The relationship between probiotics and fatigue is not straightforward and there are conflicting results found in scientific literature. However, one thing we do know for certain is that the types of bacteria in the gut of those suffering from Chronic Fatigue Syndrome are unbalanced, and that plays a role in the pathogenesis of this disease. In fact, even though all the real causes of this disease have not been elucidated yet, dysbiosis, a scientific term referring to the situation where an abnormal population of bacteria has taken over the normal population usually present in the gut of healthy people, has been linked to the chronic fatigue syndrome.
In 2009 a study was conducted to assess the consequences of giving probiotics to patients suffering from chronic fatigue syndrome. Unfortunately, none of the patients participating in this study noted that the symptoms related to fatigue were less present when taking probiotics, and one patient even noted that fatigue was worse when taking probiotics. However, 6 out of the 15 patients participating in this study mentioned that probiotics helped them to alleviate other symptoms of chronic fatigue syndrome, such as the ones related to neurocognitive functions. Researchers authoring this study have come to the conclusion that, even though more studies will be needed, probiotics can be a powerful tool to treat the symptoms of chronic fatigue syndrome, but that the actual outcomes of probiotics consumption, especially for the symptoms related to fatigue, is greatly dependent on the individual involved.
Nevertheless, other studies have linked probiotics with an improvement of fatigue-related symptoms in some circumstances. For example, a recent study showed that probiotics improve the overall quality of life of colorectal cancer survivors, including fatigue-related symptoms. It has also been proven that alternative medicines, such as probiotics, can help patients dealing with fatigue caused by cancer or by cancer treatment like radiotherapy. Finally, some studies also suggest that probiotics might help athletes recover faster from fatigue caused by their physical activities and subsequently, this can help to improve athletic performance.
The reason why the effects of probiotics on fatigue vary among individuals are not clear yet. It is however most likely related to the person’s own microbiota (the whole population of bacteria inside the human body), as the types of bacteria in each individual are different. Furthermore, the different types of bacteria in the gut releases molecules in the body that can be responsible for the different effects observed by the person. As such, each individual responds differently to different types of probiotics according to the situation of their own gut’s microbiota. This makes it so that it’s ideal for each person to find a good probiotic to restore the balance of bacteria in their gut. We are all different, and one probiotic might work wonders for one person, but might not be as effective for another. If a probiotic fails to help, then it’s up to you to find a different probiotic.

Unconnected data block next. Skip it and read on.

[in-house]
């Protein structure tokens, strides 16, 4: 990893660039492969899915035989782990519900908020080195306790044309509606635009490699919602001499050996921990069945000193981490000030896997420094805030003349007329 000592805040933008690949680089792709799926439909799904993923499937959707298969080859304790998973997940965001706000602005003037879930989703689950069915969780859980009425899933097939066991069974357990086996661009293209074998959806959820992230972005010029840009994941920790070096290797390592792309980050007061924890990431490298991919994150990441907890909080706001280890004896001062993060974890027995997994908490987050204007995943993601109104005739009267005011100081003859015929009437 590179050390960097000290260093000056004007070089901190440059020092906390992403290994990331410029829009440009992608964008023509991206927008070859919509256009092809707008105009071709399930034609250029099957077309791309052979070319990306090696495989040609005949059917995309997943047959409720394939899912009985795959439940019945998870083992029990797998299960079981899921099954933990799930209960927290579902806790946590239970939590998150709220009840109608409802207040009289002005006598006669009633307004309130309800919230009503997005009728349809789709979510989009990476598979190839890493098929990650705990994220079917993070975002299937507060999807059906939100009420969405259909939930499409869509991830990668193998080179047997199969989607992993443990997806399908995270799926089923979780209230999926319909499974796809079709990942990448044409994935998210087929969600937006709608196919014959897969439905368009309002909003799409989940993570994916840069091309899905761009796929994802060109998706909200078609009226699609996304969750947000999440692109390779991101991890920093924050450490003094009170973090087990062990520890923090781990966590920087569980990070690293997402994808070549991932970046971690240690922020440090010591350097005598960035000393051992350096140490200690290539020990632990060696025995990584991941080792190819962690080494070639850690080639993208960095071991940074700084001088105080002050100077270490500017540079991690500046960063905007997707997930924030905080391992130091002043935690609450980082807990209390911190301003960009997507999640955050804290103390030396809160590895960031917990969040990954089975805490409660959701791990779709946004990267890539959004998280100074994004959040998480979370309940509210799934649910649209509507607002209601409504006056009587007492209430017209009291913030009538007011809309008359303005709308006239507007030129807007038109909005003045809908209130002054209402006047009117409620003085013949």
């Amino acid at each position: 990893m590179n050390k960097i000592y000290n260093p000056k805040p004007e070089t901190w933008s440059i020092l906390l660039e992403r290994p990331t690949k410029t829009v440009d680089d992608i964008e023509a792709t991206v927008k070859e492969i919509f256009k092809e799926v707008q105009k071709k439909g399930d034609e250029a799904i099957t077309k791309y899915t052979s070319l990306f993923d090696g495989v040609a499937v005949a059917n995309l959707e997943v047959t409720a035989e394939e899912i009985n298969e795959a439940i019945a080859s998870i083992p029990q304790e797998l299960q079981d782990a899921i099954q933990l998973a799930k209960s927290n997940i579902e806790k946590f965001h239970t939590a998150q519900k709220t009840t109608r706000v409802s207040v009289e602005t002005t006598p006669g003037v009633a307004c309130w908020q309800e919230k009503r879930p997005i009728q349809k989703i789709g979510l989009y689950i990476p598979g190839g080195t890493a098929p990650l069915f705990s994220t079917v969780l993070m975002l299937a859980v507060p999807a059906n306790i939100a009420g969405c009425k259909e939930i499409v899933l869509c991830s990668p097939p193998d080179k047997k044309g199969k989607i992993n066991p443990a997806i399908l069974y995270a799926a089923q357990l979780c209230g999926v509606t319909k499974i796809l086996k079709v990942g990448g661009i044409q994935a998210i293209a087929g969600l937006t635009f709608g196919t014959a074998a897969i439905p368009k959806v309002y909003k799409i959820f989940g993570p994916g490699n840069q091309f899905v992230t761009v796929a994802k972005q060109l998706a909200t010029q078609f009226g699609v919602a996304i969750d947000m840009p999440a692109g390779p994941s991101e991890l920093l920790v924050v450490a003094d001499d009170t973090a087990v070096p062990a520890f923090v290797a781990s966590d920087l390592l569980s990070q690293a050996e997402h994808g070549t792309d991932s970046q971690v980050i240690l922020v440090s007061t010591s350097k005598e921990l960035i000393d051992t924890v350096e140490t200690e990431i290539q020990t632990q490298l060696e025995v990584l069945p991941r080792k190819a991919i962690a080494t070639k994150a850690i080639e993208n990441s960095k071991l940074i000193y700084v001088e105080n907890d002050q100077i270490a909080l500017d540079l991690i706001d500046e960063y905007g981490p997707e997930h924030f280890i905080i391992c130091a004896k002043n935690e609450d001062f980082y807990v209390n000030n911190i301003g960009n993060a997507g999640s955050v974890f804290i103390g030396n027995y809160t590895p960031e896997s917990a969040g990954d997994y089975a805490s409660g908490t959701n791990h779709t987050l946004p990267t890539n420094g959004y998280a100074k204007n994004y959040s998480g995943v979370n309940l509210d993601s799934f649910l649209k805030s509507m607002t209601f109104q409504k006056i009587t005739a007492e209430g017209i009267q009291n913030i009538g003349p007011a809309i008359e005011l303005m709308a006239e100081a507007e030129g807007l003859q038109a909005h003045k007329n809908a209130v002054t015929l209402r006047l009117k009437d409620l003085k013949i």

That’s why it’s best to get a probiotic with multiple high quality strains, which you usually do not find at your local drug store. Some of the more popular ones you see advertised on TV might have only one or two strains, and their strength can be lacking. They can get away with that because they have big marketing budgets, and spend more money on the packaging than on the product that goes into your body.
While I haven’t tested every probiotic out there, Probacto does make an excellent probiotic. It has multiple high quality strains with high strength, so it has a higher chance of working out. I do honestly believe it’s the best probiotic on the market.
Frémont, M., Coomans, D., Massart, S., & De Meirleir, K. (2013). High-throughput 16S rRNA gene sequencing reveals alterations of intestinal microbiota in myalgic encephalomyelitis/chronic fatigue syndrome patients. Anaerobe, 22, 50-56.
Galland, L. (2014). The gut microbiome and the brain. Journal of medicinal food, 17(12), 1261-1272.
Lee, J. Y., Chu, S. H., Jeon, J. Y., Lee, M. K., Park, J. H., Lee, D. C., … & Kim, N. K. (2014). Effects of 12 weeks of probiotic supplementation on quality of life in colorectal cancer survivors: A double-blind, randomized, placebo-controlled trial. Digestive and Liver Disease, 46(12), 1126-1132.
Nichols, A. W. (2007). Probiotics and athletic performance: a systematic review. Current sports medicine reports, 6(4), 269-273.
Stubbe, C. E., & Valero, M. (2013). Complementary Strategies for the Management of Radiation Therapy Side Effects. Journal of the advanced practitioner in oncology, 4(4), 219.
Sullivan, A., Nord, C. E., & Evengard, B. (2009). Effect of supplement with lactic-acid producing bacteria on fatigue and physical activity in patients with chronic fatigue syndrome. Nutr J, 8(4).